Unused power from this solar electric array will be automatically exported to the electric grid, earning the homeowner a credit against future electric use on non-sunny days.
One of the questions we get a lot is "what happens with unused solar power?"
The vast majority of the solar photovoltaic systems we install are grid-tied with no on-site storage, though, battery backup solutions are increasingly affordable.
A grid-tied system optimizes a solar array so that it will produce the most solar power it possibly can, under all circumstances. The system is tied into your home's electric panel, and the first priority for any solar power is to be used by your home's electric loads: fridge, well pump, water or space heating, electronics, etc.
If you produce more solar power than you use (as will be the case for many customers during daytime hours, especially in summer) then your system will feed power out to the grid. This essentially treats the grid like a battery, "feeding" the grid with clean solar energy that reduces the load on the local electricity grid, which saves everyone money. When this happens, your unused solar power becomes bill credits with your utility company which you can use when it's not sunny.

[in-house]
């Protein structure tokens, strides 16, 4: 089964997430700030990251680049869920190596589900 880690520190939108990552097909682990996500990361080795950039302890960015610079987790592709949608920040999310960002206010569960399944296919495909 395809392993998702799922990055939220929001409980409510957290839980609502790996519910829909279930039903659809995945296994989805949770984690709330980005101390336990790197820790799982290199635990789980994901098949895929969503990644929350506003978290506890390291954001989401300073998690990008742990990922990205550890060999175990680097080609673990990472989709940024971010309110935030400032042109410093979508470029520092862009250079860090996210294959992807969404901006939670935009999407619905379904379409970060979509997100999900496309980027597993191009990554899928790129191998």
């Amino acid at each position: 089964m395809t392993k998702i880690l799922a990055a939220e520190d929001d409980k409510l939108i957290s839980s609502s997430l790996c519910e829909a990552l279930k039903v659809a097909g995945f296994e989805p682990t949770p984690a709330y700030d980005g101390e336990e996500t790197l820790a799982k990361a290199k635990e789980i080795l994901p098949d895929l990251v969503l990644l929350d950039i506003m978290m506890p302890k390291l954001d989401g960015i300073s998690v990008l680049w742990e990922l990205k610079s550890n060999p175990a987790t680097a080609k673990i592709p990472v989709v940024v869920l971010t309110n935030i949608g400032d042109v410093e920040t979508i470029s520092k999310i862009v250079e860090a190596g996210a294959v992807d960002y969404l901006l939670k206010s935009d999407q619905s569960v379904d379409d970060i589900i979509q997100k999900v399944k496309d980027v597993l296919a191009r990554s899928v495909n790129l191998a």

For a net-metered solar powered home, the electricity meter will run backwards to provide a credit against what electricity is consumed at night or other periods when the home's electricity use exceeds the system's output. Customers are only billed for their "net" energy use.
Exact details vary state-by-state, but generally, you get a 1:1 credit under net metering. Every 1 kilowatt-hour of electricity you send into the grid, you get 1 kilowatt-hour of bill credit which will reduce your remaining power bill. Extra bill credits (like you will get in the summer) can be banked for use in less sunny times of the year, like in the winter.
Net metering allows customers to generate their own electricity cleanly and efficiently, and benefit from any unused solar generated energy. During the day, most solar customers produce more electricity than they consume; net metering allows them to export that power to the grid and reduce their future electric bills.
The graph below is an example of SolarEdge Monitoring for a system's production on a great solar day. Your home uses energy from the grid exactly as it does now (in red), when the sun strikes your panels you produce your own power and self-consume it directly (in blue). In the middle part of a day you will typically be producing more power than you need, the excess (in green) automatically flows back into the grid and powers your neighbors homes. You receive credits for every kWh you send into the grid to cover the red and you can bank credits all summer to cover you through the winter!